Director of Media Relations
AMHERST, Mass.—Three members of the faculty at Amherst College—visiting writers Daniel Hall and Claire Messud and visiting lecturer in English Elisabeth Subrin—find themselves on this year’s list of Guggenheim fellows. They are among the184 artists, scholars and scientists awarded 2002 Fellowships by the John Simon Guggenheim Memorial Foundation.
Hall, who has taught at Amherst since the spring of 2000, began writing in 1979. He received the Great Lakes College Association New Writer Award in 1990, an Ingram Merrill Foundation grant in 1991, an award from the National Endowment for the Arts in 1995 and the Whiting Foundation Award in 1998-99. Hall’s poems, memoirs and book reviews have been published in the National Poetry Series, the Yale Review, Verse and Parnassus. His two books of poetry are Hermit with Landscape (1990, Yale Series of Younger Poets) and Strange Relation (1996, National Poetry Series).
Educated at Yale and Cambridge Universities, Messud has been a member of the Amherst College faculty since 2000. She has published two novels, When the World Was Steady (1994) and The Last Life (1999) and The Hunter: Two Short Novels (2001). When the World Was Steady and The Hunters were both finalists for the PEN/Faulkner Award, and The Last Life won Britain’s Encore Award for best second novel. Messud has had fellowships at Syracuse University, the Virginia Center for the Creative Arts, the Bread Loaf Writers’ Conference and the Sewanee Writers’ Conference.
Subrin, a Five College Visiting Assistant Professor of Film/Video Production based at Amherst and Mount Holyoke Colleges from 1997 to 2001, received her BFA from Massachusetts College of Art. She went on to earn an MFA in video from the School of the Art Institute of Chicago, where she taught until joining the Five College program. She has screened films at MOMA, the Guggenheim Museum, the Rotterdam and New York Film Festivals, the Pacific Film Archives and the Film Forum, among many others. Her films and videos have won many awards, including the 1998 Los Angeles Film Critic’s Award for Best Experimental Film, as well as the New England Film and Video Festival Award for Best Experimental. Subrin’s films have been shown at the Whitney Biennial 2000, among many other museums and festivals, and her videotape The Fancy had its premiere in 2000 at the New York Video Festival. She will be teaching at Harvard University next year in the Department of Visual and Environmental Studies.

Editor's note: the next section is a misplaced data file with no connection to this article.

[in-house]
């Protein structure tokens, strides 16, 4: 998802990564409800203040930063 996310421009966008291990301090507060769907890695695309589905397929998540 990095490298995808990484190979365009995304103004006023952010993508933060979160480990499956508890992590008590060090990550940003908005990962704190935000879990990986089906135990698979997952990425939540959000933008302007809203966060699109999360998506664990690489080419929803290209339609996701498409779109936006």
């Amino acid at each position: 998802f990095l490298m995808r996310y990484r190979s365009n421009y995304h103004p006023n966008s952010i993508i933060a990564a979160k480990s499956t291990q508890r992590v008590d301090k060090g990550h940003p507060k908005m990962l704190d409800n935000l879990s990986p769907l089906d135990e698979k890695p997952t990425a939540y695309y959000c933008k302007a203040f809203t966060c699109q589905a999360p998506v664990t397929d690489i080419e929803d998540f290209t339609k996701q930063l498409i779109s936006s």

Guggenheim Fellows are appointed on the basis of distinguished achievement in the past and exceptional promise for future accomplishment. Each fellow receives his or her grant for a minimum of six months and a maximum of 12 months; the average amount of a Fellowship grant in 2001 was approximately $35,931. Since the purpose of the Guggenheim Fellowship program is to help provide fellows with blocks of time in which they can work with as much creative freedom as possible, grants are made freely. No special conditions attach to them, and fellows may spend their grant funds in any manner they deem necessary to their work.